Popular 'Myth-Conceptions' About Furnace Care & Safety
1) A service program, like those offered by some gas companies, takes the place of maintenance.
Wrong. Ask yourself, “Would having a good health insurance policy be a comfort if you started feeling chest pains, or would you wish you had gotten a physical, too?” A repair plan is only ‘after-the-fact' insurance—not preventative maintenance, or safety.
With a repair plan, you may achieve the goal of saving money on service bills, but, what about the goal of making your system last longer? And, even more important, how much faith can you have that your equipment is safe, when no one even looked at what they were about to insure?
In fact, if you have purchased a parts and labor insurance policy from someone, why wait 'til something that is going bad fails completely before you get it fixed? Many times a part can be diagnosed as faulty before it causes your whole system to fail...sort of like having a “complete physical” performed by a doctor so you can prevent problems and have it repaired through your warranty.
2) By owning a Carbon Monoxide Detector, I'm protected and don't need regular maintenance.
Wrong. The use of a carbon monoxide detector is wise. But, it does not relieve a homeowner of the furnace's need for maintenance, any more than the use of smoke detectors makes it okay to leave matches laying around the house when you have young children. No detection system is foolproof, and just the fact that natural gas can be explosive is reason enough to make sure your furnace is running safely and properly.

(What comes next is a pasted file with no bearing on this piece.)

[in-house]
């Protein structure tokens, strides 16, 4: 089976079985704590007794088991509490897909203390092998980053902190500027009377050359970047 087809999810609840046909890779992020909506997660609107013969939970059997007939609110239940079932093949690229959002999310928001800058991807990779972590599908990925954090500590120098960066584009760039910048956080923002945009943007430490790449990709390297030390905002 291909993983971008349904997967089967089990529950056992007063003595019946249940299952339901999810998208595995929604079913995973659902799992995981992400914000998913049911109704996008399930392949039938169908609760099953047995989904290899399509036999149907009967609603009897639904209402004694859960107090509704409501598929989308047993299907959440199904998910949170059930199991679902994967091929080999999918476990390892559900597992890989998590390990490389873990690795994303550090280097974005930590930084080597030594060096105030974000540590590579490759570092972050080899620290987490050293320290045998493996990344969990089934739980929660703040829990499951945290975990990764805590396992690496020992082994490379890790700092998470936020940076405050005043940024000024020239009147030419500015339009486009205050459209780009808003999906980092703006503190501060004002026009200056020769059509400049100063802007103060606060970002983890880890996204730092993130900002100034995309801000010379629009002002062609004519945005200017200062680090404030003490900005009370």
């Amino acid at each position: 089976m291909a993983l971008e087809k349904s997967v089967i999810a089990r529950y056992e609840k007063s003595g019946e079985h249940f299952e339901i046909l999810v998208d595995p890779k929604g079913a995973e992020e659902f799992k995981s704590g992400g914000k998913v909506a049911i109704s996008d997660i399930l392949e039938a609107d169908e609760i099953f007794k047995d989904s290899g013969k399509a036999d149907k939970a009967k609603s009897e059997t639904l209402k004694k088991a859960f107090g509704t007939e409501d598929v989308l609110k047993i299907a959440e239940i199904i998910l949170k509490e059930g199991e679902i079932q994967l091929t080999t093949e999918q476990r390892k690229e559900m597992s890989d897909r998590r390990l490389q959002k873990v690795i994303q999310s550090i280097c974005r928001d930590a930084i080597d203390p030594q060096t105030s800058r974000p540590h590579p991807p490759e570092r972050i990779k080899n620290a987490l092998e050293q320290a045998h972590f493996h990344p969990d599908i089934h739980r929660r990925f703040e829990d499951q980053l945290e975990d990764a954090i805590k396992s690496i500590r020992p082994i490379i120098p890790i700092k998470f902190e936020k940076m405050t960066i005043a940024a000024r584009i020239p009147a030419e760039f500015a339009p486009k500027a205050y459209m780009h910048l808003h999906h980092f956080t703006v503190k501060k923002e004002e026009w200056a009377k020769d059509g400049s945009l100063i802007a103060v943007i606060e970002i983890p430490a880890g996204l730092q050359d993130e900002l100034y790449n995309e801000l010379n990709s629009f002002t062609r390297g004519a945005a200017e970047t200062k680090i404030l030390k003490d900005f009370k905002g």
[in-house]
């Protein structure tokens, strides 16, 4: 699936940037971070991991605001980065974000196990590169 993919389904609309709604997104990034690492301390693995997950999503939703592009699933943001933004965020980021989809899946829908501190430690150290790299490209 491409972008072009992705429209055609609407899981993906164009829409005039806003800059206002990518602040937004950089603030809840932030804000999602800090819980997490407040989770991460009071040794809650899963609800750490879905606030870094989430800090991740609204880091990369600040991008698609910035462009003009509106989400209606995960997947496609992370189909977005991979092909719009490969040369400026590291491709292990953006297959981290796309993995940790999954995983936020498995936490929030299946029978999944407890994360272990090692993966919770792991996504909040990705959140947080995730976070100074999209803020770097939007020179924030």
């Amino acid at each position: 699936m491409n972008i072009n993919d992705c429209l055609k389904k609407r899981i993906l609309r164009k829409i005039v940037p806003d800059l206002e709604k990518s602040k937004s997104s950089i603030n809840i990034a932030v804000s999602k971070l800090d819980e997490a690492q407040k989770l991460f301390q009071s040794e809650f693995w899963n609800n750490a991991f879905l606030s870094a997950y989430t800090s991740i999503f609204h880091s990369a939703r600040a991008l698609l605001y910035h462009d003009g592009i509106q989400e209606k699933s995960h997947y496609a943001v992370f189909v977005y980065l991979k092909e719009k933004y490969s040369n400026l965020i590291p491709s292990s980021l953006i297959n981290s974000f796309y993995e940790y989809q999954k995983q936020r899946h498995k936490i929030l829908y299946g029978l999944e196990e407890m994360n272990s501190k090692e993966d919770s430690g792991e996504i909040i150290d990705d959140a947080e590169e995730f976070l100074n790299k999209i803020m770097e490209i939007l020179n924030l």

Even though carbon monoxide is the most common furnace safety concern, don't lose sight of the fact that for every ten minutes a typical furnace runs, it unleashes the same energy as 3-1/2 sticks of dynamite.
3) I was told my new gas furnace wouldn't require any maintenance.
Wrong. Anything that is in a dirty environment or has moving parts will always need maintenance. Thinking that, because it's new it doesn't need any attention, is like believing that you can put 50,000 miles on a new car without ever changing the oil. Yes, the car would run and appear to be in good shape...but would you still want to own it for the next 50,000 miles? At least the car could be sold later; the furnace you'd have to keep.
The car is also a good example of how hard your furnace works. Did you know that your furnace, new or old, will probably run a total of 2000 hours this year? If you were to drive your car that long, you would put over 100,000 miles on it and it would require 20 oil changes, at least 4 tune-ups, 2 sets of tires, and probably 1 new battery. Doesn't it make sense that after “driving” your furnace that long each year that it should also be professionally checked and tuned-up?